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Chocolate Trail in Flanders
Photograph by Preeti Verma Lal

"How do you like your chocolate? With wasabi? Cola? Cigar smoke? Asparagus? Black olive puree” Standing inside the pint-sized The Chocolate Line and heady with the whiff of cacao beans, I dropped a jaw at Dominique Persoone’s questions. Before stepping into Brugge, the chocolate capital of Belgium , I had picked all essential chocolate trivia; I could even say theobrama cacao (the chocolate tree) in one breath, but Persoone was shocking my wits. He’s wont to: this Michelin star chocolatier calls himself a Shock-o-Latier.

“Have the cola?” He pulled out a tiny brown square and laid it on a cocoa-coloured tray. Born without a sweet tooth and wary of bizarre taste, I hesitantly bit a bite. Whoa! The chocolate fizzed and exploded like firework inside the mouth. Honestly, I loved it. That moment onwards, my palate got burdened with idiosyncratic flavours: chilli, sushi, lemongrass, tabasco, oyster… I sniffed cocoa from a chocolate sniffing contraption that Persoone welded for the Rolling Stones, eyed the chocolate lipstick and listened intently to stories about how the Mayans of Colha drank chocolate topped with foam as early as 600 bc, of French King Louis XV’s wife’s love for hot chocolate, of the chocolate flavoured banana flour that warmed the French troops during World War I…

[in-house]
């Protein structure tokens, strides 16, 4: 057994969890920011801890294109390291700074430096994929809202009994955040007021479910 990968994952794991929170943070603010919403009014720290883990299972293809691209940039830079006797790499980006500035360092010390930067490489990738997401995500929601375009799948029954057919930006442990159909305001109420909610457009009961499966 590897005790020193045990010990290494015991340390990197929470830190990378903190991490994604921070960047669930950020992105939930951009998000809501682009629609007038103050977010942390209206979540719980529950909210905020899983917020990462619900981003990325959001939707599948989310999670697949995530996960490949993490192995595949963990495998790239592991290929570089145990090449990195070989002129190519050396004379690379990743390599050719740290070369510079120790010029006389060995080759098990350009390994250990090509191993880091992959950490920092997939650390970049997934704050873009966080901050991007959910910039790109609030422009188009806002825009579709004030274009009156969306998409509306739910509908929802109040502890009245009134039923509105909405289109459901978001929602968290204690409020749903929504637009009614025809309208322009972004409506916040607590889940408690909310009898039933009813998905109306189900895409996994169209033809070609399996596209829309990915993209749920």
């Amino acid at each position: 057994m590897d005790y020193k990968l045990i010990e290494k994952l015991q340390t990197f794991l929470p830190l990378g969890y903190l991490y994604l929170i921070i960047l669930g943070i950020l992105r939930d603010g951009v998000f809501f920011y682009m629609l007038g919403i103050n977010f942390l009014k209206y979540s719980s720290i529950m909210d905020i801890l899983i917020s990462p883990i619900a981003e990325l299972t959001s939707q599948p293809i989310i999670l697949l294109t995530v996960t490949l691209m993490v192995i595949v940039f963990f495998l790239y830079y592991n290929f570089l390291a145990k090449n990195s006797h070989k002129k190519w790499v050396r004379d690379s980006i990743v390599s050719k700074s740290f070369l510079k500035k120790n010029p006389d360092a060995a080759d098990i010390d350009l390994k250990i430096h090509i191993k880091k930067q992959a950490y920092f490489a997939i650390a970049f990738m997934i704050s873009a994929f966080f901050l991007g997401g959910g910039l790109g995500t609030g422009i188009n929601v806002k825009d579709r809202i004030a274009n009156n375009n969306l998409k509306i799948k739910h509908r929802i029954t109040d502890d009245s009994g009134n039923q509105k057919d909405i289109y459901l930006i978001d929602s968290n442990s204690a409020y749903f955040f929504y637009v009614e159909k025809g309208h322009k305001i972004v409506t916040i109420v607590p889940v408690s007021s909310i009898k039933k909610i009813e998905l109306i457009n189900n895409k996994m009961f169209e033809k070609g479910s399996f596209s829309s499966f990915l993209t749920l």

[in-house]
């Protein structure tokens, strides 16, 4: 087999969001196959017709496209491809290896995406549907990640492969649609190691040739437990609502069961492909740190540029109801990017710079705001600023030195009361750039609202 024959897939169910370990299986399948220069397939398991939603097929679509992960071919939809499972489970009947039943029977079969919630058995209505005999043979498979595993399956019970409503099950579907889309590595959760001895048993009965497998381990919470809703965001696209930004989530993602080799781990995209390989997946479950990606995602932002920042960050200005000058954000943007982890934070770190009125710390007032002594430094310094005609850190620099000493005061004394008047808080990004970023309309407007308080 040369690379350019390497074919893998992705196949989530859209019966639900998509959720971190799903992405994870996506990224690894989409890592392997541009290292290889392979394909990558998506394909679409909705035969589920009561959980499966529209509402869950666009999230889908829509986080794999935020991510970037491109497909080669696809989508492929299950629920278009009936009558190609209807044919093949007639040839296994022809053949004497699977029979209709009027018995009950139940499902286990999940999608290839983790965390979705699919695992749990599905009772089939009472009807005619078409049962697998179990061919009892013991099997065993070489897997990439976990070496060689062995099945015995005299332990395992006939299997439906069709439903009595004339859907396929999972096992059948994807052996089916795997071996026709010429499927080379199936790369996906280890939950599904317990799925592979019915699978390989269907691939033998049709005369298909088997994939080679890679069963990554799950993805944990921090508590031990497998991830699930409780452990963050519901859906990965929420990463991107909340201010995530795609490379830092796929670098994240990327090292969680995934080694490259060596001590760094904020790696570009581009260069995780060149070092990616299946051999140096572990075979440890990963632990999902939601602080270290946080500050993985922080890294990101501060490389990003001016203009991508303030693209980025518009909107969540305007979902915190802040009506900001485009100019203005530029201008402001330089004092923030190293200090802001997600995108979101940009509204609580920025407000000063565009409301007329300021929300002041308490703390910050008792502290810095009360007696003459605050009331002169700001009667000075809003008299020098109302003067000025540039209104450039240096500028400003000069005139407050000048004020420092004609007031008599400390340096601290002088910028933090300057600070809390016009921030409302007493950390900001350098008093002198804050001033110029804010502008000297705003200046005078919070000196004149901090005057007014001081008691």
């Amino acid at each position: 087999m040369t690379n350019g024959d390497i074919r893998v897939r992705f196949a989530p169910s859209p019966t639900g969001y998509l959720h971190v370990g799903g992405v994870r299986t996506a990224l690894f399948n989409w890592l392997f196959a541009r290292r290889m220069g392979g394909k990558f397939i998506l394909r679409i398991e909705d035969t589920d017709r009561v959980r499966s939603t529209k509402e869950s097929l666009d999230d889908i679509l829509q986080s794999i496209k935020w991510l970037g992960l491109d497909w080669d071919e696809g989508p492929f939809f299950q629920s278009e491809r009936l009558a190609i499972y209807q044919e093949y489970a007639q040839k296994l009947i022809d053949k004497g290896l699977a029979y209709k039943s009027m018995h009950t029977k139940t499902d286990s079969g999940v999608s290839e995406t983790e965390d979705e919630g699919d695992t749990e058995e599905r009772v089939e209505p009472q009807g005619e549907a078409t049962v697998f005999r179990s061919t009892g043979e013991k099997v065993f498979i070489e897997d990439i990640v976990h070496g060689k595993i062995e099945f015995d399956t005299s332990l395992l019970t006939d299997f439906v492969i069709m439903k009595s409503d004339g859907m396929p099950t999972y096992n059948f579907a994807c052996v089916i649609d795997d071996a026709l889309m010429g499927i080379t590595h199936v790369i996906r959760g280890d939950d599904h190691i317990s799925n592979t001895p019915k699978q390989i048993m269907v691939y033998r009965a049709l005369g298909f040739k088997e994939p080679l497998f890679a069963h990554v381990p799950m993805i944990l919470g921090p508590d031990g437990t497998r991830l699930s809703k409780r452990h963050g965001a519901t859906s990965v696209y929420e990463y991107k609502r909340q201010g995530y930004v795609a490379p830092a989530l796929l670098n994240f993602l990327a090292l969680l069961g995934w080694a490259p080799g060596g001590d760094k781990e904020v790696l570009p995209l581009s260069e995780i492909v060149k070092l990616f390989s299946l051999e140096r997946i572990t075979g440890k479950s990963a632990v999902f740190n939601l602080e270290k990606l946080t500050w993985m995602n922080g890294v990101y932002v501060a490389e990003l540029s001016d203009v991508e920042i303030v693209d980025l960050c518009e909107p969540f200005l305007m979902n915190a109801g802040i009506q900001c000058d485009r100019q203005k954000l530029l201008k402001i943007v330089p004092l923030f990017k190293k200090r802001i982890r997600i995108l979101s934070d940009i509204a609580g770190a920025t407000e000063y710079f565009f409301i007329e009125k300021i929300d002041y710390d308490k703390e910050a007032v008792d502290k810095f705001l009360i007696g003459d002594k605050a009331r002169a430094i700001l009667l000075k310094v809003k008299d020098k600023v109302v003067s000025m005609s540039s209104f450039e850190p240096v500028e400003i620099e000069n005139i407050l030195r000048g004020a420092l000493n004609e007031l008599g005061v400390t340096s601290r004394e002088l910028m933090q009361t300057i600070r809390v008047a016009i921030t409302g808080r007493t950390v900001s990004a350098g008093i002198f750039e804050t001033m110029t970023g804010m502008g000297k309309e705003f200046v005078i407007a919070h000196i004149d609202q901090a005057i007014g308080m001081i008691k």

Persoone is a great story teller, but he is not the only chocolatier in Brugge. There are 50 boutique chocolate stores, with the medieval town even boasting of a Chocolate Museum and a Chocolate Festival ( November 11-13, 2011 ). The chocolate story in Brugge began at the end of the Middle Ages when enterprising Belgians imported cane sugar from Madeira and mixed with the cocoa introduced by the Spanish conquistadors. The Belgian chocolaty tale took an interesting twist when King Leopold II colonized Congo in 1885 and gained access to African cocoa grounds. In 1912, the first Belgian praline was rustled by the Neuhaus family. The rest, as they say, is history.

My chocolaty trail too took a sweeter detour as I headed to Ghent , a town which from 1000 to 1550 was one of the most important cities of Europe – it was bigger than London and second only to Paris in size. Ghent was known for its textile industry, its “headstrong and obstinate” men and as the city of Stroppendragers (noose wearers). As I walked around the cobbled pathway, the largest pedestrianized square in Belgium , Nicky Temmerman of Tourism Flanders talked of the guillotine and thumbscrews in The Castle of Counts, the rococo pulpit in St Bavo’s Cathedral from where priests thundered sermons, and Dulle Griet pub where 250 different kinds of beer are stashed on the shelves. In Ghent , however, I shunned the beer and the torture instruments; instead, I was looking for Hendrik Mesuere, the chocolatier who now runs a three-bedroom hotel in a historic bolthole. Mesuere no longer works as a full-time chocolatier, but I was aching to do a four-hour chocolate-making course in his basement kitchen. Mesuere was packed and I was happy to be in Leonidas, founded by Leonidas Kestekides, who won a bronze medal for his chocolate confectionery in 1910 World Fair in Brussels. The Kestekides family sold white chocolates laden with hazelnuts and walnuts on street carts. That day, however, I found no manons; I picked the sinfully sweet Ghent Nose, a oh!so Ghent confectionery.